by Felix Fischer, Ivan Kaira and Fabian Reuter
Are you vegan and do you love Japanese ramen? Then you might wonder how you can get information about supreme ramen shops with regional ingredients in Berlin or Vienna. Japanese Studies students from Berlin and Vienna can help you out. On Thursday, June 23, 2022, four students from Vienna University and three students from Freie Universität Berlin met online for a student conference on regional and vegan Japanese food in Berlin and Vienna. And here are the results.
Maja Schachner and Vivien Überfellner presented their research on “authenticity and regionality in Viennese Ramen bars” (“Authentizität und Regionalität in Wiener Ramen-Bars“). They looked at interior design, staff, service, and menu in order to decipher ways to create authenticity in ramen bars. They also considered management and customer expectations using participant observation, expert interviews, and secondary literature. They discovered certain strategies to introduce vegan options as “inauthentic” while importing products from Japan was read as authentic.
Referring to kaiseki, a Japanese cuisine often featured in Japanese restaurants, David Wurz talked about the „significance of regionality for Japanese food in Vienna” (“Bedeutung von Regionalität für japanisches Essen in Wien“ ). Since regionality and seasonality play an important role in this type of Japanese cuisine, he was interested in how restaurants in Vienna met these standards. Using qualitative interviews with chefs and staff from restaurants, David was able to discover the frequent use of mushrooms and asparagus as seasonal products in Vienna’s Japanese restaurants.
Another take on customer experience took the group “Vegan ramen options in Vienna” („Vegane Ramenangebote in Wien“). Bridging the gap between authentic Japanese cuisine and demands for vegan alternatives is important for restaurateurs. Patrizia Stromberger found some insightful answers to this problem in the Viennese gastro scene. She used interviews with a mix of Austrian, Japanese and Chinese restaurant owners in order to analyze the influence of cultural background on adopting authentic or vegan options. Patrizia found out that one restaurant owner referred to taste as the relevant marker of authenticity. However inclusive this might seem, only Japanese customers’ taste seems to be relevant to authentic taste, thereby impeding the adaption of Japanese food to vegan customers.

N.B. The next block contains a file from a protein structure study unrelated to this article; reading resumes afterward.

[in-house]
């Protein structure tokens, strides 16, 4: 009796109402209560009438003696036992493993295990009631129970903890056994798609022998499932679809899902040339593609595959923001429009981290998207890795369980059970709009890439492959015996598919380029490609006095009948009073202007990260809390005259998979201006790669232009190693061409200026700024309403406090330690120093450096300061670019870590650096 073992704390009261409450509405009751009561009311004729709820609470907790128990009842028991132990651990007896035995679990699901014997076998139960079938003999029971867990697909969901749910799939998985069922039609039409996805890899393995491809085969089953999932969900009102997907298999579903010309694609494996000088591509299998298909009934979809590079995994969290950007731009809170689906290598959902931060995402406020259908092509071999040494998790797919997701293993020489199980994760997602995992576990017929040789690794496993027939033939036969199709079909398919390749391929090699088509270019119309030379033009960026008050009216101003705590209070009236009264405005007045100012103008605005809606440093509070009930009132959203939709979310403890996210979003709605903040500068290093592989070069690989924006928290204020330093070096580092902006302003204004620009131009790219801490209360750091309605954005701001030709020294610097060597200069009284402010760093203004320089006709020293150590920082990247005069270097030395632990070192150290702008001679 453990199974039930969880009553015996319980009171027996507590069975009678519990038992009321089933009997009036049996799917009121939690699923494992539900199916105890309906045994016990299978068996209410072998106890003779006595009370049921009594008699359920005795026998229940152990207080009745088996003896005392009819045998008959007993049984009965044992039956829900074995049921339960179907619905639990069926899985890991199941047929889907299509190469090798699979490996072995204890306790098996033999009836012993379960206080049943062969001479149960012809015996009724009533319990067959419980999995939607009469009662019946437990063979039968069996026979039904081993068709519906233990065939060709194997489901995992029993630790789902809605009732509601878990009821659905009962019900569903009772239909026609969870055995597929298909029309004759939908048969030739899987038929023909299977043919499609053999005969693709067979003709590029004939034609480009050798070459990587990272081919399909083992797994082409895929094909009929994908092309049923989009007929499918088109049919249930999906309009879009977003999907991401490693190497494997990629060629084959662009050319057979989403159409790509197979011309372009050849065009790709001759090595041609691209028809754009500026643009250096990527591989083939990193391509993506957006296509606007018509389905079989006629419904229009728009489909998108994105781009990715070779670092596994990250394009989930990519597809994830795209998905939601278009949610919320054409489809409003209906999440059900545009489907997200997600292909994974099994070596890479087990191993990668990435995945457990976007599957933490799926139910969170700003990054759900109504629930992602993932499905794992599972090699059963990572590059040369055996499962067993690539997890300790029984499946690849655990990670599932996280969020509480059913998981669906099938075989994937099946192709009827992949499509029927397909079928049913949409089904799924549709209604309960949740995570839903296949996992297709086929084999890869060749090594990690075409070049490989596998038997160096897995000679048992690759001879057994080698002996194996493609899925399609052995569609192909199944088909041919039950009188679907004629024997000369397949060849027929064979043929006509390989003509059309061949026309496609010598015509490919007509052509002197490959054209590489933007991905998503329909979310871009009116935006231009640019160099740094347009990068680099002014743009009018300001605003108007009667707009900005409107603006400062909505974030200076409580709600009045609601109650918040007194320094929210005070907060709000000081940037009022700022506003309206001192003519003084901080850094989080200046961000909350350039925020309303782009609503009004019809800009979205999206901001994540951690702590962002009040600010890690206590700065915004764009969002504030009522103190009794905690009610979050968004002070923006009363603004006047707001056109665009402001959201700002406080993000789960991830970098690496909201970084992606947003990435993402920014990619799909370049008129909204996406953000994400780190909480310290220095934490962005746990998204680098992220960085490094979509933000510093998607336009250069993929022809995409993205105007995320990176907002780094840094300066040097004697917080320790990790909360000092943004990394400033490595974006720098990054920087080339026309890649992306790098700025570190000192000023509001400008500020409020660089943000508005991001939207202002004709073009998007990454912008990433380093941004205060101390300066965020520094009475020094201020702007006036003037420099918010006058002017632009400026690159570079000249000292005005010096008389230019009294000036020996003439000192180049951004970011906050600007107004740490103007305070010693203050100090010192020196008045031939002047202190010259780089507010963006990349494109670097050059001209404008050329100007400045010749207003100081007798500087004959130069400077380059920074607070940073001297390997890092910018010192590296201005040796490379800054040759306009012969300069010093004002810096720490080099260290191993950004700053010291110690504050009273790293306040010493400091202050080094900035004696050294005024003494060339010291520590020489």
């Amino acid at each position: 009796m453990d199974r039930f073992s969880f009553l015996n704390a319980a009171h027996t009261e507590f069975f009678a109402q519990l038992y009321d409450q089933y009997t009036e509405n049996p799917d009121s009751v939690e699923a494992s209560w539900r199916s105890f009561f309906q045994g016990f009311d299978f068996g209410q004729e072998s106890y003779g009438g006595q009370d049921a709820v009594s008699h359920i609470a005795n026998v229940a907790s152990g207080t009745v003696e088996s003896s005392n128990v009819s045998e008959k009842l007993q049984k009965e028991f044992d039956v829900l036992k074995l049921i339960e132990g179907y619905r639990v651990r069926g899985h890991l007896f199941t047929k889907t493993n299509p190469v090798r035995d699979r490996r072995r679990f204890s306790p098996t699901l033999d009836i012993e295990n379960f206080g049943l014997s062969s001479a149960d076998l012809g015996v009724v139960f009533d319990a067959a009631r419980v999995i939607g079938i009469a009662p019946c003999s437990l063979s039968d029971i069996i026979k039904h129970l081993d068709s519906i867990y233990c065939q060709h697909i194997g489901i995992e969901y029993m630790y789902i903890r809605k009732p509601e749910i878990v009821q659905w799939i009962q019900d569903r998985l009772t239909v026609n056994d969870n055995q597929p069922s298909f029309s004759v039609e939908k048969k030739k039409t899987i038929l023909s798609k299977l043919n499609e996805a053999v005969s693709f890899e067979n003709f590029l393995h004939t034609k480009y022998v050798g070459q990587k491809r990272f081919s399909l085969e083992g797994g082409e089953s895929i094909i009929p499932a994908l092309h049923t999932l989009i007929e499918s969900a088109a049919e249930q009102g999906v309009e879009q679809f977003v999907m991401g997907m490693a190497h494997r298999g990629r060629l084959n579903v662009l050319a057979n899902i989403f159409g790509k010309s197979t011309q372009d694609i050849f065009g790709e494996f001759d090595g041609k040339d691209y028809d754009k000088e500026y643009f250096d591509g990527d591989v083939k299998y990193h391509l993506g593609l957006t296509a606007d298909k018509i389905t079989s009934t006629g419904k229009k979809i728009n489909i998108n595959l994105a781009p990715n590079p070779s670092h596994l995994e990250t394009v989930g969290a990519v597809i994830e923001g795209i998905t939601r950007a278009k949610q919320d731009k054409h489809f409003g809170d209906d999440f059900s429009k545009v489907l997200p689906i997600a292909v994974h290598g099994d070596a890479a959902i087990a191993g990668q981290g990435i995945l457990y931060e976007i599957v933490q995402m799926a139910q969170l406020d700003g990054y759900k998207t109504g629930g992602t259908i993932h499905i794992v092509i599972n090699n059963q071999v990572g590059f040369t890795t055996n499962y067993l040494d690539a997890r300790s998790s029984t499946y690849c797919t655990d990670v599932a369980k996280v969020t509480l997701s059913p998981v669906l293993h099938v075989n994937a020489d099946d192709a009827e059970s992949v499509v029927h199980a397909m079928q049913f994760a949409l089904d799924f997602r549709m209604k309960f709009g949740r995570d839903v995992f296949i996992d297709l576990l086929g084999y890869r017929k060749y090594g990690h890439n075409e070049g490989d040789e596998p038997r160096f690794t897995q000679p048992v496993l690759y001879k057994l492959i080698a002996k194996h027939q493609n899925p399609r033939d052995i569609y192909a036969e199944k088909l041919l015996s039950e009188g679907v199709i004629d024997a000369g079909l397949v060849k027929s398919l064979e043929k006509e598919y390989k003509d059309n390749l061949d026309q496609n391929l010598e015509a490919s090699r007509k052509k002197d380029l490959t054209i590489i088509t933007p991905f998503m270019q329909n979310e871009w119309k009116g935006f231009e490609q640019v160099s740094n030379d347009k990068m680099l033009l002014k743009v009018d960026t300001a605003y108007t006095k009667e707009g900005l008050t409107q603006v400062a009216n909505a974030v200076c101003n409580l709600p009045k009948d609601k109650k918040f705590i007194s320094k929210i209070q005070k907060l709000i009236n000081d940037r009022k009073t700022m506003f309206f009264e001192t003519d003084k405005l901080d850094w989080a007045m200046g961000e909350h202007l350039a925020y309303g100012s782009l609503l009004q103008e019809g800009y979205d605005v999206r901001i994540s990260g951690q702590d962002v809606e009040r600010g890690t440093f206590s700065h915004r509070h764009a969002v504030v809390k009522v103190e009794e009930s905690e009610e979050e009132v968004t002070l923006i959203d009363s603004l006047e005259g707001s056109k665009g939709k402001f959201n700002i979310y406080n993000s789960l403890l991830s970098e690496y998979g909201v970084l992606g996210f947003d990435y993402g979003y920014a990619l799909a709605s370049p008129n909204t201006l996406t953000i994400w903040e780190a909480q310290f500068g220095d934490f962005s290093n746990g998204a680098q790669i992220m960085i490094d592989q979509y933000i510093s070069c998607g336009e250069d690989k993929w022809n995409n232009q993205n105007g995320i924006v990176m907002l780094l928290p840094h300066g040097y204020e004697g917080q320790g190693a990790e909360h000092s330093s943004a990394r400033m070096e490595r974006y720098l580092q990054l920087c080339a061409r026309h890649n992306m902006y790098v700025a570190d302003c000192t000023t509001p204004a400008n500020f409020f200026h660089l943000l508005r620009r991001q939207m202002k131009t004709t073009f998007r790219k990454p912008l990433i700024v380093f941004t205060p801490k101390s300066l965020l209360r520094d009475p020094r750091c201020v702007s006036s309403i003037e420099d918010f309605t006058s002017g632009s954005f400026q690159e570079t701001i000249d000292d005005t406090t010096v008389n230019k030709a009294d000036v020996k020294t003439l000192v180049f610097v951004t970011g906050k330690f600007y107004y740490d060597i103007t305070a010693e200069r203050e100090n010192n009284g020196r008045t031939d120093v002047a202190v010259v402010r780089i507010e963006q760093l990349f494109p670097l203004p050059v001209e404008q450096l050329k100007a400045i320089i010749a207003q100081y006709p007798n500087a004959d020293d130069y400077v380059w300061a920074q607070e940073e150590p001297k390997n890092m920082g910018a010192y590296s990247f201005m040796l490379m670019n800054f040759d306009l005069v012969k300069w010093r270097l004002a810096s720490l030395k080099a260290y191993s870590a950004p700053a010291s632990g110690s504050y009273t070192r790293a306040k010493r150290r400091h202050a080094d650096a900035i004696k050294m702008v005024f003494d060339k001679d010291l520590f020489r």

We presented a Berlin perspective on how food labeling plays a role in promoting Japanese food in Asia food markets and Japanese restaurants in Berlin. Especially important for our project are the ways labels are presented on Japanese food products from Japan, products of Japanese food from outside Japan and Japanese food products produced in Germany. Furthermore, we want to find out about labeling practices in Japanese restaurants via doing semi-structured interviews with managers and analyzing menus.
In summary, all four groups found different ways of employing social scientific methods in order to find out more about regional, vegan or seasonal food presentation in Japanese-coded shops and restaurants in Vienna and Berlin. So, stay tuned for the results of our projects which are due in September.